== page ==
Ovarian endocrine disruption underlies premature reproductive senescence following environmentally relevant chronic exposure to the aryl hydrocarbon receptor agonist 2,3,7,8-tetrachlorodibenzo-p-dioxin

Zhanquan Shi, Kelli E. Valdez, Alison Y. Ting, Anita Franczak, Steve L. Gum, Brian K. Petroff

Research output: Contribution to journalArticlepeer-review

51 Scopus citations

Abstract

The aryl hydrocarbon receptor (AHR) mediates the effects of many endocrine disruptors and contributes to the loss of fertility in polluted environments. While previous work has focused on mechanisms of short-term endocrine disruption and ovotoxicity in response to AHR ligands, we have shown recently that chronic exposure to 2,3,7,8-tetrachlorodibenzo-p-dioxin (TCDD) induces premature reproductive senescence in female rats without depletion of ovarian follicular reserves. In the current study, premature reproductive senescence was induced using a range of low-dose exposure to TCDD (0, 1, 5, 50, and 200 ng kg -1 wk-1) beginning in utero and continuing until the transition to reproductive senescence. Doses of 50 and 200 ng TCDD kg -1 wk-1 delayed the age at vaginal opening and accelerated the loss of normal reproductive cyclicity with age without depletion of follicular reserves. Serum estradiol concentrations were decreased in a dose-dependent fashion (≥5 ng kg-1 wk-1) across the estrous cycle in perisenescent rats still displaying normal cyclic vaginal cytology. Serum FSH, LH, and progesterone profiles were unchanged by TCDD. The loss of reproductive cyclicity following chronic exposure to TCDD was not accompanied by decreased responsiveness to GnRH. Ovarian endocrine disruption is the predominant functional change preceding the premature reproductive senescence induced by chronic exposure to low doses of the AHR-specific ligand TCDD.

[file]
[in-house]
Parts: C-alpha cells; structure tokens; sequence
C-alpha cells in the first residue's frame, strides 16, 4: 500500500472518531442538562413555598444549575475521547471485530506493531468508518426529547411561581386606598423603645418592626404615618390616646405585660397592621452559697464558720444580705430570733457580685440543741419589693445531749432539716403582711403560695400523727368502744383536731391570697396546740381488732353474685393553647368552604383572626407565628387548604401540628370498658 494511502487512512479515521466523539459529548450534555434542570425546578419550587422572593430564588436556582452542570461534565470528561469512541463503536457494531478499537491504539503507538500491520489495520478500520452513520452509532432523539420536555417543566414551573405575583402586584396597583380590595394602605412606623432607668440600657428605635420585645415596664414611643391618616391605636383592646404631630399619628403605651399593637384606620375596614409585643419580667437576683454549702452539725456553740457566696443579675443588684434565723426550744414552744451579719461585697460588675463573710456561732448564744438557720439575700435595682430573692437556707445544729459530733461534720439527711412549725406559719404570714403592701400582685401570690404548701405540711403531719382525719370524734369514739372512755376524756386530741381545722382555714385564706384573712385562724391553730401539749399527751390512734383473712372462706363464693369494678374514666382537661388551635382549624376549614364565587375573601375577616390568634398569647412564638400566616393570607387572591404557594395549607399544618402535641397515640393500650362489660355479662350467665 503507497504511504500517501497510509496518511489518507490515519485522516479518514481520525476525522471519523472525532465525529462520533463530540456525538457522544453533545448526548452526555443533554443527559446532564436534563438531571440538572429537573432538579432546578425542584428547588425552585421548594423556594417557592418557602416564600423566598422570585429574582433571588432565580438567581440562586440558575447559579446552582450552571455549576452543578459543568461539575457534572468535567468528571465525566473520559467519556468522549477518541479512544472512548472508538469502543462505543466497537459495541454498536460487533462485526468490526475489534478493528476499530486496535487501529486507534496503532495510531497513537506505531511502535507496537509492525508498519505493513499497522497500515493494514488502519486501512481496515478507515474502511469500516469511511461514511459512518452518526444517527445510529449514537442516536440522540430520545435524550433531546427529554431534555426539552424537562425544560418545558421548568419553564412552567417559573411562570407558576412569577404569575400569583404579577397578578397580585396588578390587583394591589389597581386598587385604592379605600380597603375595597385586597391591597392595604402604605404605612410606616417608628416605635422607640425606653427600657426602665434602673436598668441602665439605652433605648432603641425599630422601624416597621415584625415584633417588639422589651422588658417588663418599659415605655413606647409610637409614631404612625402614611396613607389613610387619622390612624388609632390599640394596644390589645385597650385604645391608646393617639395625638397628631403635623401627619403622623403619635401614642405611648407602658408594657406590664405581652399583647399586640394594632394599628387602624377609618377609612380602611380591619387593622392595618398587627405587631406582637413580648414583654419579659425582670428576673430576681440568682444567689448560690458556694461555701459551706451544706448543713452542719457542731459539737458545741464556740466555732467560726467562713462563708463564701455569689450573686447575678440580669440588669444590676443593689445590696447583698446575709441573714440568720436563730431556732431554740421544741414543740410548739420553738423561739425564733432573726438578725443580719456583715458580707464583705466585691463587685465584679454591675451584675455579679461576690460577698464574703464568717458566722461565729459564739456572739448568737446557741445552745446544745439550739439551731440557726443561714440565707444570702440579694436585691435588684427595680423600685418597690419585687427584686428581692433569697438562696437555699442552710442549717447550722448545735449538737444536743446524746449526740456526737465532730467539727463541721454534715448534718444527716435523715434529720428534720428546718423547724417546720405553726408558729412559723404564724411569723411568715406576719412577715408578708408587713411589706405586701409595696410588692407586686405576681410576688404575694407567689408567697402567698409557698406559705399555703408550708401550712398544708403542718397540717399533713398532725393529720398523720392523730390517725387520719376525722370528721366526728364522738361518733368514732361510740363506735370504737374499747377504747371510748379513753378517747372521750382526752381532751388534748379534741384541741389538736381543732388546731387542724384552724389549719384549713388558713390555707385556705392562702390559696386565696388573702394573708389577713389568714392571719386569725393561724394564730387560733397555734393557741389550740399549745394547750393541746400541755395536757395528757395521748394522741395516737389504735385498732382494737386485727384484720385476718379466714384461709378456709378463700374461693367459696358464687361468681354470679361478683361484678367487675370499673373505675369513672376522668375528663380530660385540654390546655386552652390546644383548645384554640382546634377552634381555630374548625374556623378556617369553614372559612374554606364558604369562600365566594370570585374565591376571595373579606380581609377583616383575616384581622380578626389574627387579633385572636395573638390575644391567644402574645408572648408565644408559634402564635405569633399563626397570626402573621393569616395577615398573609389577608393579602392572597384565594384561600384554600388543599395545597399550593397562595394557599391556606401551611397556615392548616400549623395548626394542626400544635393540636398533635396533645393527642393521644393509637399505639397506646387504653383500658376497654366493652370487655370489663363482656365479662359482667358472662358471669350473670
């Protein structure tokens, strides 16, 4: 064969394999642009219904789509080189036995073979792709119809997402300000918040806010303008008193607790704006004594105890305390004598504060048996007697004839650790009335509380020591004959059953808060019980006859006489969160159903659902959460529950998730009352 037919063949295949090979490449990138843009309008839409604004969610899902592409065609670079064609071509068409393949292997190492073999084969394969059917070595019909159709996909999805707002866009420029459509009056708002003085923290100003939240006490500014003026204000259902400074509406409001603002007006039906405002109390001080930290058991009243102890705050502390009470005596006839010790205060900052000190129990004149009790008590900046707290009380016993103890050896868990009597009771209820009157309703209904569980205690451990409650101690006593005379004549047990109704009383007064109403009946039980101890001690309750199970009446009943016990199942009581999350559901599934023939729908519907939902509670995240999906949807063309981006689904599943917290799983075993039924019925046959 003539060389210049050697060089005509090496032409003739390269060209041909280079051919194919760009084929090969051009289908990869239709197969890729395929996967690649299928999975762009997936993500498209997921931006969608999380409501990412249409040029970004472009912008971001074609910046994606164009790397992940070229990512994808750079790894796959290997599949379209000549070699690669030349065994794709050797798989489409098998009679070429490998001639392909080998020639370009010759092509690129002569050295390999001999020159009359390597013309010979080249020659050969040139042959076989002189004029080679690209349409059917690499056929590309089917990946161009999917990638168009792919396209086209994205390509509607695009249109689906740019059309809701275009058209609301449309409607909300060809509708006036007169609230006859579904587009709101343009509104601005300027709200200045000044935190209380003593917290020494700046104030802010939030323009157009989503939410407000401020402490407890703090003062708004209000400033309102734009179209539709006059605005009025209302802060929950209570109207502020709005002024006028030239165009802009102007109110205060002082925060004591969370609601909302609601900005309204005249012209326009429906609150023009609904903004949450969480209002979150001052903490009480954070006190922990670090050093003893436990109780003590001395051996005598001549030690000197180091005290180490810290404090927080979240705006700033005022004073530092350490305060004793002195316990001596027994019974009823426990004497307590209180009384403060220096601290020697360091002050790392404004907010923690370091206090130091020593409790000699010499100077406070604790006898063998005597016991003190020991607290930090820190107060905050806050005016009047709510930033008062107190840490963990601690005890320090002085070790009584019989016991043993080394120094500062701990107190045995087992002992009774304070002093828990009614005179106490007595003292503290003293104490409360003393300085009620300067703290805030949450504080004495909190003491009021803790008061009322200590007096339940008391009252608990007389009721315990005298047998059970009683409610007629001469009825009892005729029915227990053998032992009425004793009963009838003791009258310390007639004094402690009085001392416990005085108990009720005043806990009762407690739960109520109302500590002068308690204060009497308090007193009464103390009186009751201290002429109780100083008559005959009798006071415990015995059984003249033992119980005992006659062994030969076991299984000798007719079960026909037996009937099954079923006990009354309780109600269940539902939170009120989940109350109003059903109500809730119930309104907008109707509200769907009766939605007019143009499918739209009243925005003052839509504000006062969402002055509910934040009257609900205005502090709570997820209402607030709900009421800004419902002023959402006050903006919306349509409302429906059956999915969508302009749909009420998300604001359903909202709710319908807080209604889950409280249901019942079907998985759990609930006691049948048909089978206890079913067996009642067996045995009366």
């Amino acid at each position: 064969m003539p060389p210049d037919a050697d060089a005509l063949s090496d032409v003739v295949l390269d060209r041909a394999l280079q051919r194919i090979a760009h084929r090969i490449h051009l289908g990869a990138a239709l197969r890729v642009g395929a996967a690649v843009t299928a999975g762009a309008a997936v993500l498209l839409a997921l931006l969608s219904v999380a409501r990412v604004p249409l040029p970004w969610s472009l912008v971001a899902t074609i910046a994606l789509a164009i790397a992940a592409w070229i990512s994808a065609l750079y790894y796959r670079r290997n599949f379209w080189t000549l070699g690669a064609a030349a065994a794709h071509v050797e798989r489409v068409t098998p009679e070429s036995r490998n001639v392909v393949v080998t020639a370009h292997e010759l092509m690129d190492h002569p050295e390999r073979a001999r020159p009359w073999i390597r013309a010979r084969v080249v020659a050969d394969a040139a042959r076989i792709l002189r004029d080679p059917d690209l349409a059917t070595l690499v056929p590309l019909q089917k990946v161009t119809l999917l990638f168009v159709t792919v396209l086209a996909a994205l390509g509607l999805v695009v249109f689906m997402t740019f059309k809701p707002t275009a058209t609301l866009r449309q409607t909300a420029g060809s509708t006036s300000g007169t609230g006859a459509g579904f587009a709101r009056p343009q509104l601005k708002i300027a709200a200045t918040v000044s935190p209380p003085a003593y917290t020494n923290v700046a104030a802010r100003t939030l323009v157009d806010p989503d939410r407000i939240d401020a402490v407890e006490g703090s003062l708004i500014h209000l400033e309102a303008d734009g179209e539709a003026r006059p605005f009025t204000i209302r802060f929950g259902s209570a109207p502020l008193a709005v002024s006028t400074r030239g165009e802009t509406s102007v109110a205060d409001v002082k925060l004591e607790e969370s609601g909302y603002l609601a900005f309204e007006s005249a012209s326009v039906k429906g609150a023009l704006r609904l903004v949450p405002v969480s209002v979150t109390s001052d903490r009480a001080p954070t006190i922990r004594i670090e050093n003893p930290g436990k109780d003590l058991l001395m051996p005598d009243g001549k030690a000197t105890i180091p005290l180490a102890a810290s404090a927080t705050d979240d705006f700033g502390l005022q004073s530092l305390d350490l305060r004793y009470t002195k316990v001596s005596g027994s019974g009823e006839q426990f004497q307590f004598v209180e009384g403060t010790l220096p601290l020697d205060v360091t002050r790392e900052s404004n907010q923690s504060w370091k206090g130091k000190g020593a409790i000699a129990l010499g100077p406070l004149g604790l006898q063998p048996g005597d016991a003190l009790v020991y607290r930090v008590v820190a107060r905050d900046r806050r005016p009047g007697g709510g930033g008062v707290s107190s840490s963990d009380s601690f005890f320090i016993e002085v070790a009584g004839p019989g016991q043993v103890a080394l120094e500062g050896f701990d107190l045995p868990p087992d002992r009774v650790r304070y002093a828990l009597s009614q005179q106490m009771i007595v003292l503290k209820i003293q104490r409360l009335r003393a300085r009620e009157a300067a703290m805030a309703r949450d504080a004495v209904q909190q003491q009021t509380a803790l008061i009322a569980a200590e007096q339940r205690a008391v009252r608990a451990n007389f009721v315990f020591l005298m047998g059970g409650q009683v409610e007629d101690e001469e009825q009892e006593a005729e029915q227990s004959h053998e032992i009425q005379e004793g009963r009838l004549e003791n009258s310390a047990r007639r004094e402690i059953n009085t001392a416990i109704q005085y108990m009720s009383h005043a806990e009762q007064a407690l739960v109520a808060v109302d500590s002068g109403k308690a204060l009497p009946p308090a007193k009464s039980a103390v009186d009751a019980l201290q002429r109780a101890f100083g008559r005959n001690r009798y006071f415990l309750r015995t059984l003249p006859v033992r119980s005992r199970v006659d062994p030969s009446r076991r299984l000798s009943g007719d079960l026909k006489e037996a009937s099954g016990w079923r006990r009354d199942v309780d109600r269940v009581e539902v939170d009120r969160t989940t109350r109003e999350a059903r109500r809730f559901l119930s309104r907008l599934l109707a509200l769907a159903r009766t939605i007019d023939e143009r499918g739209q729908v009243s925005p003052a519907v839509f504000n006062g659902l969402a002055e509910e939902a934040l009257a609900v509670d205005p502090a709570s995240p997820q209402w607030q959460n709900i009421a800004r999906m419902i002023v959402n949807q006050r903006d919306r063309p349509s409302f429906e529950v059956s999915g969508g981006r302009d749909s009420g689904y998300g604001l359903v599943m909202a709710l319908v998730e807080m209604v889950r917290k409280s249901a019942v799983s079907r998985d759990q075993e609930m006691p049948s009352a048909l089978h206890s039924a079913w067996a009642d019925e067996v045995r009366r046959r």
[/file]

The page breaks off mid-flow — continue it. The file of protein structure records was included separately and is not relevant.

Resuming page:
Original languageEnglish (US)
Pages (from-to)198-202
Number of pages5
JournalBiology of reproduction
Volume76
Issue number2
DOIs
StatePublished - Feb 1 2007
Externally publishedYes

Keywords

  • Aging
  • Aryl hydrocarbon receptor
  • Estradiol
  • Menopause
  • Ovary
  • Pituitary
  • Rat
  • Reproduction
  • Toxicology

ASJC Scopus subject areas

  • Reproductive Medicine
  • Cell Biology

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